Residents wearing face masks use their mobile phones on a pedestrian overpass on a hazy day at the Pudong financial area in Shanghai, 6 December 2013. Photo: Aly Song / Reuters

By Ben Blanchard; Editing by Michael Perry
11 December 2013

BEIJING  (Reuters) – Chinese authorities have told pilots who fly to Beijing they must be qualified to land their aircraft in the low visibility bought about by smog, state media said on Thursday, as the government tries to reduce flight delays due to pollution.

Beginning January 1, pilots flying from the country's 10 busiest airports into the Chinese capital must be qualified to use an instrument landing system on days when smog reduces visibility to around 400 meters (1,315 feet), the official China Daily said, citing China's civil aviation regulator.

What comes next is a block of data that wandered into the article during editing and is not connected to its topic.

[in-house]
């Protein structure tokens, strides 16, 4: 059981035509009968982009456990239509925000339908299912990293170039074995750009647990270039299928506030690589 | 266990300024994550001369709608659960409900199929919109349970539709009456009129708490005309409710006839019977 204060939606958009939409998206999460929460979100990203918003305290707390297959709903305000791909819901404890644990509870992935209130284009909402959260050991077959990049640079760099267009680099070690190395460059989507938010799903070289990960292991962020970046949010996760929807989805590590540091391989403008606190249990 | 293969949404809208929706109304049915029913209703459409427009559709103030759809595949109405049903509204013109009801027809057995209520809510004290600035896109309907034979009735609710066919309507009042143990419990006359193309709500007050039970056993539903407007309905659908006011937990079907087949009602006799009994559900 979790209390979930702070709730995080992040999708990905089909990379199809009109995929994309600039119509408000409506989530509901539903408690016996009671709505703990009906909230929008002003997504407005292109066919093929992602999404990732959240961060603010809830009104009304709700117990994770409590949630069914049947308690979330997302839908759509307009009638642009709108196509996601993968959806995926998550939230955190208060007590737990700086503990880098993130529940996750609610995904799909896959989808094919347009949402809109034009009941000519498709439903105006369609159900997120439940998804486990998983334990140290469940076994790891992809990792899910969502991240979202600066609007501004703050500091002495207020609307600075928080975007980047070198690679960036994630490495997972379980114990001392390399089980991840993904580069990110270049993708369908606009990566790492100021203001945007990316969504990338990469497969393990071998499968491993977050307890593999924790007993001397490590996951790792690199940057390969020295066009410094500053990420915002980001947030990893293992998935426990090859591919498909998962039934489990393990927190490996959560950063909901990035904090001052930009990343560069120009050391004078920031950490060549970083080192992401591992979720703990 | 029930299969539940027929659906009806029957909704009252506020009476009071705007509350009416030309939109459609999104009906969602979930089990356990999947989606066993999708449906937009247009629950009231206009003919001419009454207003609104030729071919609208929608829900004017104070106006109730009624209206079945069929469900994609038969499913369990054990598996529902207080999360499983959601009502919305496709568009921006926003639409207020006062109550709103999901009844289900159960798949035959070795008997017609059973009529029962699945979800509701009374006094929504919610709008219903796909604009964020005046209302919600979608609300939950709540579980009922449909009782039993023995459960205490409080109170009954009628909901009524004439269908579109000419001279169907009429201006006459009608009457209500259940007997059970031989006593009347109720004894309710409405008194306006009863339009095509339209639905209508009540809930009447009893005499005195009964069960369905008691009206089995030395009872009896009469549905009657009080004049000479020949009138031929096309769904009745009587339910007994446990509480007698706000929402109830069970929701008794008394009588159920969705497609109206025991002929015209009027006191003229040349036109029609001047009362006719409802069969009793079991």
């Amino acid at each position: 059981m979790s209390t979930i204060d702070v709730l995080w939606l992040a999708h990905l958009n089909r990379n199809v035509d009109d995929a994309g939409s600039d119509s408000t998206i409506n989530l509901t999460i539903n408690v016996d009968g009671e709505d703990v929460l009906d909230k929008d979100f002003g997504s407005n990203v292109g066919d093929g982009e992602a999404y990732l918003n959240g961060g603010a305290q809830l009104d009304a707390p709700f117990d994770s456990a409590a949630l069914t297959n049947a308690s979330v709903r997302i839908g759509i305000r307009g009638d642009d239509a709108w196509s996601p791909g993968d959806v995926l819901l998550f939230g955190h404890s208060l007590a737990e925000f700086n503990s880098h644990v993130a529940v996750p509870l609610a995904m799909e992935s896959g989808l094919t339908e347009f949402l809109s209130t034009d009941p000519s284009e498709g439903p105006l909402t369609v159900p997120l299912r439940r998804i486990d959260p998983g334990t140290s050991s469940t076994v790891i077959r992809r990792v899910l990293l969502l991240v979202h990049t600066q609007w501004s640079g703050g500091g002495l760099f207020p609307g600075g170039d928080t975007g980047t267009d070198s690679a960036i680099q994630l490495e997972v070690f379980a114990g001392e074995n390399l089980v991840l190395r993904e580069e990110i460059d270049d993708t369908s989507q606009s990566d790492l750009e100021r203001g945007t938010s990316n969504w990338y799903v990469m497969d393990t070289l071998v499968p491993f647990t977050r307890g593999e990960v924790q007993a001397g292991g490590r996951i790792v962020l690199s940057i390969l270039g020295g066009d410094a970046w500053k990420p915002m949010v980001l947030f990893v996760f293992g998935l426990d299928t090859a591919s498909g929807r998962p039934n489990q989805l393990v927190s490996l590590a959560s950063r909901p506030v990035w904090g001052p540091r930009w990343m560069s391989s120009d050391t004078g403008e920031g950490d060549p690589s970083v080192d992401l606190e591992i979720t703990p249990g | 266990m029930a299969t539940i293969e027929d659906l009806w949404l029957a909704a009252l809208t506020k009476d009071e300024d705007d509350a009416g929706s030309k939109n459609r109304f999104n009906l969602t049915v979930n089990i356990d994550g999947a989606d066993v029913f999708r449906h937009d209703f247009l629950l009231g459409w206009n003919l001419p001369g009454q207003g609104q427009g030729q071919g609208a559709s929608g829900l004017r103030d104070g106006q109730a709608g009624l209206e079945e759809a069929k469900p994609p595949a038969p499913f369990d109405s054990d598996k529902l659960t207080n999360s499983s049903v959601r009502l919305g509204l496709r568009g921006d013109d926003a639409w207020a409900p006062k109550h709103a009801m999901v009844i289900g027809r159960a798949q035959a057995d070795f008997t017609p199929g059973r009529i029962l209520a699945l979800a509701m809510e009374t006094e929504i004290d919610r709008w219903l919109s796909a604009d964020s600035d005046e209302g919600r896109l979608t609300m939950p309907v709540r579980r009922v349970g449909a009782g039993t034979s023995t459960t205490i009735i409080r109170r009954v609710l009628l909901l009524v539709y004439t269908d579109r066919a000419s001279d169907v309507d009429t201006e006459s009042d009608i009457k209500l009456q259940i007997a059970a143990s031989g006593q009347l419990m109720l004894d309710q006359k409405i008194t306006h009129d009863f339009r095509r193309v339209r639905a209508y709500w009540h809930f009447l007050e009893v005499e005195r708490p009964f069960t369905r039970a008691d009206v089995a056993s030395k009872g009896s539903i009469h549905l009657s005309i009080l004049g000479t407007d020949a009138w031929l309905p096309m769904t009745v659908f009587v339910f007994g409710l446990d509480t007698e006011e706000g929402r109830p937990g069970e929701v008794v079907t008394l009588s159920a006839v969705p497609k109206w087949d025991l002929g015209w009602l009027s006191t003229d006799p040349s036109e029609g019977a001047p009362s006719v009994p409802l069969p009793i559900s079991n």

"It is part of a series of measures the administration took recently to raise the flights' on-time performance," the newspaper quoted an unnamed aviation official as saying.

Despite investing billions of dollars in new airports and advanced Western-built aircraft, China suffers a chronic problem with flight delays, partly because of the country's often wildly-fluctuating weather and partly because the military tightly controls most of China's airspace.

Chinese media frequently reports fights, attacks on airport and airline workers and passengers storming aircraft in response to delays and the poor way they are handled, and the government has demanded airlines and airports address the issue.

In recent years, smog has added to the problem of delays, especially in Beijing but also in other parts of the country like cosmopolitan business hub Shanghai.

"Considering the recent smog and haze has bought numerous troubles to air transport in eastern and southern regions, it seems necessary for authorities to ask pilots to improve their landing capability in low visibility," the China Daily quoted Ouyang Jie, a professor at Civil Aviation University of China, as saying. [more]

China tells pilots to improve landing skills to deal with Beijing smog

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